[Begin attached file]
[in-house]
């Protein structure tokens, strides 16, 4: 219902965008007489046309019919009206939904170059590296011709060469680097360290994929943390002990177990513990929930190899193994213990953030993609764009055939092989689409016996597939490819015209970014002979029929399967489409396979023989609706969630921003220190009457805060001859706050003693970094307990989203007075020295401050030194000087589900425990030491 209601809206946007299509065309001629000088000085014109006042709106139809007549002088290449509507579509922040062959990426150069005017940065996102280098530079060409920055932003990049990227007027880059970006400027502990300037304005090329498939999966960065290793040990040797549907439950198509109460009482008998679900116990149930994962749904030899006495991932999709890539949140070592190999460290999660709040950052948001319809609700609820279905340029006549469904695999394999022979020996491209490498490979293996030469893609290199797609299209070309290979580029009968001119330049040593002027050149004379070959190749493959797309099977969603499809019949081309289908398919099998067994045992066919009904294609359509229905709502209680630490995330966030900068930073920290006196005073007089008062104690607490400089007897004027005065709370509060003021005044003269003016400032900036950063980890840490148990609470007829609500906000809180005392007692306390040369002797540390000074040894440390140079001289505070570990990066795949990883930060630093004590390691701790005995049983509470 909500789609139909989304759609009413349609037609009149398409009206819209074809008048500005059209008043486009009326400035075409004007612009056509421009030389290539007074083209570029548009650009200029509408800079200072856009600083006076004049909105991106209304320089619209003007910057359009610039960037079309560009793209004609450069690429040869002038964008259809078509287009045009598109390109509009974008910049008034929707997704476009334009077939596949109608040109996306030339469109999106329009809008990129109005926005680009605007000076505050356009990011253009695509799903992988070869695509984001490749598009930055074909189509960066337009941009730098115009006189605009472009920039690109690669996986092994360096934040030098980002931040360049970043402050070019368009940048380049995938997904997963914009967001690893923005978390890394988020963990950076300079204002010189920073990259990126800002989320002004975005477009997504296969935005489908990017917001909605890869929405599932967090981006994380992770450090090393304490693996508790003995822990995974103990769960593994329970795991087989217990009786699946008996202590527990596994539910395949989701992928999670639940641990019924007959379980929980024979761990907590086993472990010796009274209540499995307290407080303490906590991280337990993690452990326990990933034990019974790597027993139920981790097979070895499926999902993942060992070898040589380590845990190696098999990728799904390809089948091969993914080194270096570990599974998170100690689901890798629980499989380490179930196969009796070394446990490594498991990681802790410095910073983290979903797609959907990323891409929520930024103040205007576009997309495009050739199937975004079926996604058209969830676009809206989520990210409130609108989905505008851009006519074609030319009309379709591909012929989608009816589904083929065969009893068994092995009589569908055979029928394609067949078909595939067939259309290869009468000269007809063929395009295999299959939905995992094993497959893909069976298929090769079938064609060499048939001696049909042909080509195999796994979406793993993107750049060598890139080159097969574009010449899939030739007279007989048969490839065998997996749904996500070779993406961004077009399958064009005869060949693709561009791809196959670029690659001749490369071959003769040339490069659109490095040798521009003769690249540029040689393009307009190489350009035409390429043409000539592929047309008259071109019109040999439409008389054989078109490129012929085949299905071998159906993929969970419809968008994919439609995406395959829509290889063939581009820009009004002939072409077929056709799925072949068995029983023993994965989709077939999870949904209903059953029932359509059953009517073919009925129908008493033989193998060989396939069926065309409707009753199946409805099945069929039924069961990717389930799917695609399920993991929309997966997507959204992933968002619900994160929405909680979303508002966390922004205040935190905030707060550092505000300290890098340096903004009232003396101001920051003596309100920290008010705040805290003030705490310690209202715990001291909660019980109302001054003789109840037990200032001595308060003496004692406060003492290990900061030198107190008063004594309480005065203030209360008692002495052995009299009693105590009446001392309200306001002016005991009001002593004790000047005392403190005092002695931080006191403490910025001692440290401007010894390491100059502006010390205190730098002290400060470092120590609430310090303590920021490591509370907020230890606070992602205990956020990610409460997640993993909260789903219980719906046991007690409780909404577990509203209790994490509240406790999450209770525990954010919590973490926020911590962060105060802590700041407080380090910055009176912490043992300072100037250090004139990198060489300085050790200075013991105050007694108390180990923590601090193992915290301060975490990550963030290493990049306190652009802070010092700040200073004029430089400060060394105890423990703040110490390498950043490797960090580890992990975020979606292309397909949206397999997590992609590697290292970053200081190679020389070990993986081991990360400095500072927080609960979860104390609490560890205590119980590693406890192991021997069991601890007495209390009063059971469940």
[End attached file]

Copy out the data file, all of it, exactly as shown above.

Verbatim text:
[in-house]
């Protein structure tokens, strides 16, 4: 219902965008007489046309019919009206939904170059590296011709060469680097360290994929943390002990177990513990929930190899193994213990953030993609764009055939092989689409016996597939490819015209970014002979029929399967489409396979023989609706969630921003220190009457805060001859706050003693970094307990989203007075020295401050030194000087589900425990030491 209601809206946007299509065309001629000088000085014109006042709106139809007549002088290449509507579509922040062959990426150069005017940065996102280098530079060409920055932003990049990227007027880059970006400027502990300037304005090329498939999966960065290793040990040797549907439950198509109460009482008998679900116990149930994962749904030899006495991932999709890539949140070592190999460290999660709040950052948001319809609700609820279905340029006549469904695999394999022979020996491209490498490979293996030469893609290199797609299209070309290979580029009968001119330049040593002027050149004379070959190749493959797309099977969603499809019949081309289908398919099998067994045992066919009904294609359509229905709502209680630490995330966030900068930073920290006196005073007089008062104690607490400089007897004027005065709370509060003021005044003269003016400032900036950063980890840490148990609470007829609500906000809180005392007692306390040369002797540390000074040894440390140079001289505070570990990066795949990883930060630093004590390691701790005995049983509470 909500789609139909989304759609009413349609037609009149398409009206819209074809008048500005059209008043486009009326400035075409004007612009056509421009030389290539007074083209570029548009650009200029509408800079200072856009600083006076004049909105991106209304320089619209003007910057359009610039960037079309560009793209004609450069690429040869002038964008259809078509287009045009598109390109509009974008910049008034929707997704476009334009077939596949109608040109996306030339469109999106329009809008990129109005926005680009605007000076505050356009990011253009695509799903992988070869695509984001490749598009930055074909189509960066337009941009730098115009006189605009472009920039690109690669996986092994360096934040030098980002931040360049970043402050070019368009940048380049995938997904997963914009967001690893923005978390890394988020963990950076300079204002010189920073990259990126800002989320002004975005477009997504296969935005489908990017917001909605890869929405599932967090981006994380992770450090090393304490693996508790003995822990995974103990769960593994329970795991087989217990009786699946008996202590527990596994539910395949989701992928999670639940641990019924007959379980929980024979761990907590086993472990010796009274209540499995307290407080303490906590991280337990993690452990326990990933034990019974790597027993139920981790097979070895499926999902993942060992070898040589380590845990190696098999990728799904390809089948091969993914080194270096570990599974998170100690689901890798629980499989380490179930196969009796070394446990490594498991990681802790410095910073983290979903797609959907990323891409929520930024103040205007576009997309495009050739199937975004079926996604058209969830676009809206989520990210409130609108989905505008851009006519074609030319009309379709591909012929989608009816589904083929065969009893068994092995009589569908055979029928394609067949078909595939067939259309290869009468000269007809063929395009295999299959939905995992094993497959893909069976298929090769079938064609060499048939001696049909042909080509195999796994979406793993993107750049060598890139080159097969574009010449899939030739007279007989048969490839065998997996749904996500070779993406961004077009399958064009005869060949693709561009791809196959670029690659001749490369071959003769040339490069659109490095040798521009003769690249540029040689393009307009190489350009035409390429043409000539592929047309008259071109019109040999439409008389054989078109490129012929085949299905071998159906993929969970419809968008994919439609995406395959829509290889063939581009820009009004002939072409077929056709799925072949068995029983023993994965989709077939999870949904209903059953029932359509059953009517073919009925129908008493033989193998060989396939069926065309409707009753199946409805099945069929039924069961990717389930799917695609399920993991929309997966997507959204992933968002619900994160929405909680979303508002966390922004205040935190905030707060550092505000300290890098340096903004009232003396101001920051003596309100920290008010705040805290003030705490310690209202715990001291909660019980109302001054003789109840037990200032001595308060003496004692406060003492290990900061030198107190008063004594309480005065203030209360008692002495052995009299009693105590009446001392309200306001002016005991009001002593004790000047005392403190005092002695931080006191403490910025001692440290401007010894390491100059502006010390205190730098002290400060470092120590609430310090303590920021490591509370907020230890606070992602205990956020990610409460997640993993909260789903219980719906046991007690409780909404577990509203209790994490509240406790999450209770525990954010919590973490926020911590962060105060802590700041407080380090910055009176912490043992300072100037250090004139990198060489300085050790200075013991105050007694108390180990923590601090193992915290301060975490990550963030290493990049306190652009802070010092700040200073004029430089400060060394105890423990703040110490390498950043490797960090580890992990975020979606292309397909949206397999997590992609590697290292970053200081190679020389070990993986081991990360400095500072927080609960979860104390609490560890205590119980590693406890192991021997069991601890007495209390009063059971469940």